"When Abram heard that his brother was taken captive, he led forth his trained men ... and pursued." ....Genesis 14:14

Lot had been quick to settle down in the land he should not have; before long he was to lose all his possessions in it. By contrast, as this chapter reminds us, Abram was the Hebrew, the "passer-over," the pilgrim. It is they who are content to remain in transit in the land of promise who have real power against its enemies. Abram had been right to leave the matter of possessions with God, but he would have been quite wrong at the same time to have dismissed Lot from his love and concern. In this he was a true overcomer. Before going out to pursue the kings, he had won the victory in his own spirit. How easy to have nursed a grievance against his self-seeking kinsman! At the very least his attitude to the calamity might justly have been, "You deserve it, I told you so!"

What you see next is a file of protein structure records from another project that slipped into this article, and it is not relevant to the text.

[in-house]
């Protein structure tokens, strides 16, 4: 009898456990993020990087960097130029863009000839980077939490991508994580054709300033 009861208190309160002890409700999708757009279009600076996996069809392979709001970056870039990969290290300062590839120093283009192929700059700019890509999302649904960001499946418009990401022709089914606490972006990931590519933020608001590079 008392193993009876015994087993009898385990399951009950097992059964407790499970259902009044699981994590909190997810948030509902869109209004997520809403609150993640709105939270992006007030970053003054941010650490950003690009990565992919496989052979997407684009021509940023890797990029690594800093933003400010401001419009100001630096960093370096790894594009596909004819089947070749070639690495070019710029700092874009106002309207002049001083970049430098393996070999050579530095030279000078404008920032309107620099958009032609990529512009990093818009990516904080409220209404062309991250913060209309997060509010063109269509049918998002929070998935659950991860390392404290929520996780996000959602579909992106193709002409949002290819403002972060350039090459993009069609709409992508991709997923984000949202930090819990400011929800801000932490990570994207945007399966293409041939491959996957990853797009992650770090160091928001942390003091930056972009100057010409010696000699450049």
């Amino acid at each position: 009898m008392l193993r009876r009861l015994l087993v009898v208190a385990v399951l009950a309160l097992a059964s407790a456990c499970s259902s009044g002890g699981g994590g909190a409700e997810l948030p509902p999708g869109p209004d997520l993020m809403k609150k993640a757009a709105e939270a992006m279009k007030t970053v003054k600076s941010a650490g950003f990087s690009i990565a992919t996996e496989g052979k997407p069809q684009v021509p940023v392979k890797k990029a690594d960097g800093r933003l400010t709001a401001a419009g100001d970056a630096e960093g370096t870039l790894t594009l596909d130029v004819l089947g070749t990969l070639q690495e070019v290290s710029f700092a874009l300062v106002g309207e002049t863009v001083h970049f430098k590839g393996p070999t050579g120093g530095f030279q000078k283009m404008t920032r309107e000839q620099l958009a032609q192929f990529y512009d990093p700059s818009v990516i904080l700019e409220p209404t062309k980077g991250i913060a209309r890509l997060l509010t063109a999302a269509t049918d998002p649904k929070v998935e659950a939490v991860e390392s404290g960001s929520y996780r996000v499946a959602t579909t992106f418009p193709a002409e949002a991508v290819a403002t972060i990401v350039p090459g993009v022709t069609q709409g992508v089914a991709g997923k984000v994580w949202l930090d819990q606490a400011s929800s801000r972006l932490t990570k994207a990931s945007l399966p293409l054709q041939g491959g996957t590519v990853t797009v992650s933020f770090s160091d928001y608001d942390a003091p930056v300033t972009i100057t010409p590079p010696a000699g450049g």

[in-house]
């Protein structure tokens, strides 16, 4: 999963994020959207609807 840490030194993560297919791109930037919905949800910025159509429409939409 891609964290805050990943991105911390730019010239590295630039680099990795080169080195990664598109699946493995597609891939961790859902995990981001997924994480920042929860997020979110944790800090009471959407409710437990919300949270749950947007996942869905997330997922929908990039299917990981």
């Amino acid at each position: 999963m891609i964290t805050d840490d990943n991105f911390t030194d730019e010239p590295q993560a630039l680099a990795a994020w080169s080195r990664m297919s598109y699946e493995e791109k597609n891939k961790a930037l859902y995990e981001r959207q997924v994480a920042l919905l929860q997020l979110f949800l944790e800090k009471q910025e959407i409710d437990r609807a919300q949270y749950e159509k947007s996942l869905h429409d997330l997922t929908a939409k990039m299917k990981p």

Today also in the Church, as Christ's body on earth, a grievance is no basis for victory. In all such circumstances we too must first win the battle in our own hearts. The bottom line is, "Is this man my brother?" Then no matter how he may have wronged me or injured me, for the Lord's sake, I must love him, pray for him and mobilize all my forces to his aid at any time he has need. "Lord Jesus, forgive on our behalf all who have hurt us and caused us to grieve. Deliver us from an unforgiving spirit by forgiving them to the extent that we neither recall nor remember those hurts and grievances in our heart anymore!"

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